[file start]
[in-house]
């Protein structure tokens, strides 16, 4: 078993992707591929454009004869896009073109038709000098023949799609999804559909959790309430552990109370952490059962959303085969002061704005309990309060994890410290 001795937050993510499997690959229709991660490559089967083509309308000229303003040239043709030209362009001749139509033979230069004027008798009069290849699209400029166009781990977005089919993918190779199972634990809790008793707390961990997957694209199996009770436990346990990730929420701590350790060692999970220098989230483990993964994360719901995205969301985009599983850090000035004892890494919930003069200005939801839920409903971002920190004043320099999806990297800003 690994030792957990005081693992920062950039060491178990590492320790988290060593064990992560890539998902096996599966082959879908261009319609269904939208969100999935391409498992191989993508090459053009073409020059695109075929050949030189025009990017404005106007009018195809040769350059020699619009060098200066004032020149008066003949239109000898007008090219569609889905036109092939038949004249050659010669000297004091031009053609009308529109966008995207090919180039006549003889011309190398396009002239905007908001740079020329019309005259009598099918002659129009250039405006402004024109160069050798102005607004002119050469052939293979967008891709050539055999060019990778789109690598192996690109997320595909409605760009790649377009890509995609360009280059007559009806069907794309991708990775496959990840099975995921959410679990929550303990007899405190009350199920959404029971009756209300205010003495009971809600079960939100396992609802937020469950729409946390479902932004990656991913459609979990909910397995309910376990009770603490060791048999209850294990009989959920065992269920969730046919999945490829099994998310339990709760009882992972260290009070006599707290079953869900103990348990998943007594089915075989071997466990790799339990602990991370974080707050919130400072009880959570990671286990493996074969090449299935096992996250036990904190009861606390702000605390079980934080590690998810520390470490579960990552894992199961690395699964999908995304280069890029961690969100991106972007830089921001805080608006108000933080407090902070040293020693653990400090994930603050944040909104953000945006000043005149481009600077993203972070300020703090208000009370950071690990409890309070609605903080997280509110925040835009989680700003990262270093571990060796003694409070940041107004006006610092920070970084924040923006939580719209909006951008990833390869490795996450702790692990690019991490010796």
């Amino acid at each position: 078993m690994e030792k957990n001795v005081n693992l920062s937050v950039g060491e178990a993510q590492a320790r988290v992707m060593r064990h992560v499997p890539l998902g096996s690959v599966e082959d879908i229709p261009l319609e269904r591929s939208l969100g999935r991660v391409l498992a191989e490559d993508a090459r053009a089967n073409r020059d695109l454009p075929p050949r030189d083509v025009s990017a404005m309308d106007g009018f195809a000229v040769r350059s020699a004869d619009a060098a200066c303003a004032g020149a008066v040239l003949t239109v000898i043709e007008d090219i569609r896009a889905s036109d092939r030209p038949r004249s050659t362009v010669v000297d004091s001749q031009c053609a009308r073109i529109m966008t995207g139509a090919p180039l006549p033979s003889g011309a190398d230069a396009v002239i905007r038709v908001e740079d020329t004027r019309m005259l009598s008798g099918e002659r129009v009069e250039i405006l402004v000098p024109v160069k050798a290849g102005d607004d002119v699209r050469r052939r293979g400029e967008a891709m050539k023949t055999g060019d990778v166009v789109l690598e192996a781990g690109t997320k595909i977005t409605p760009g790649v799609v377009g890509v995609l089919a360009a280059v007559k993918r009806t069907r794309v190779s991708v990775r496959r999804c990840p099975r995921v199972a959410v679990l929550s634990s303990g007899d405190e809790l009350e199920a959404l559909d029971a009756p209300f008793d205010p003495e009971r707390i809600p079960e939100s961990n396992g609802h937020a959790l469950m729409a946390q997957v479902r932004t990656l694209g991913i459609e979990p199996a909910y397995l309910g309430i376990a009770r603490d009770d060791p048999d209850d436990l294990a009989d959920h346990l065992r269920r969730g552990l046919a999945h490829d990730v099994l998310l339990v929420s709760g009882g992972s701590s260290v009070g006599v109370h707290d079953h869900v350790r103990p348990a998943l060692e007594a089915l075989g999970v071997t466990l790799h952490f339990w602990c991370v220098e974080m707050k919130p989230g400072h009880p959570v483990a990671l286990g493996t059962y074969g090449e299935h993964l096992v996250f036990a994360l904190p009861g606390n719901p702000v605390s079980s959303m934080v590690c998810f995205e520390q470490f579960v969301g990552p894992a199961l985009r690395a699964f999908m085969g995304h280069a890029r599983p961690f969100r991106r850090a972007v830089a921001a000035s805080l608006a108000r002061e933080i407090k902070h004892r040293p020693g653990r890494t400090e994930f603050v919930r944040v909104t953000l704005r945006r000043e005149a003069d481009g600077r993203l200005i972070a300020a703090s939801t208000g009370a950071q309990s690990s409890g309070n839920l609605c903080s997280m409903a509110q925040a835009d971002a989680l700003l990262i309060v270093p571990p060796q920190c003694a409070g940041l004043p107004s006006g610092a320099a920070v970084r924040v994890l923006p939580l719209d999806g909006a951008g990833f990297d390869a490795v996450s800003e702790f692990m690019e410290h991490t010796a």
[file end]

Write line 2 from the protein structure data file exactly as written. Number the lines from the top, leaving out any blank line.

């Protein structure tokens, strides 16, 4: 078993992707591929454009004869896009073109038709000098023949799609999804559909959790309430552990109370952490059962959303085969002061704005309990309060994890410290 001795937050993510499997690959229709991660490559089967083509309308000229303003040239043709030209362009001749139509033979230069004027008798009069290849699209400029166009781990977005089919993918190779199972634990809790008793707390961990997957694209199996009770436990346990990730929420701590350790060692999970220098989230483990993964994360719901995205969301985009599983850090000035004892890494919930003069200005939801839920409903971002920190004043320099999806990297800003 690994030792957990005081693992920062950039060491178990590492320790988290060593064990992560890539998902096996599966082959879908261009319609269904939208969100999935391409498992191989993508090459053009073409020059695109075929050949030189025009990017404005106007009018195809040769350059020699619009060098200066004032020149008066003949239109000898007008090219569609889905036109092939038949004249050659010669000297004091031009053609009308529109966008995207090919180039006549003889011309190398396009002239905007908001740079020329019309005259009598099918002659129009250039405006402004024109160069050798102005607004002119050469052939293979967008891709050539055999060019990778789109690598192996690109997320595909409605760009790649377009890509995609360009280059007559009806069907794309991708990775496959990840099975995921959410679990929550303990007899405190009350199920959404029971009756209300205010003495009971809600079960939100396992609802937020469950729409946390479902932004990656991913459609979990909910397995309910376990009770603490060791048999209850294990009989959920065992269920969730046919999945490829099994998310339990709760009882992972260290009070006599707290079953869900103990348990998943007594089915075989071997466990790799339990602990991370974080707050919130400072009880959570990671286990493996074969090449299935096992996250036990904190009861606390702000605390079980934080590690998810520390470490579960990552894992199961690395699964999908995304280069890029961690969100991106972007830089921001805080608006108000933080407090902070040293020693653990400090994930603050944040909104953000945006000043005149481009600077993203972070300020703090208000009370950071690990409890309070609605903080997280509110925040835009989680700003990262270093571990060796003694409070940041107004006006610092920070970084924040923006939580719209909006951008990833390869490795996450702790692990690019991490010796």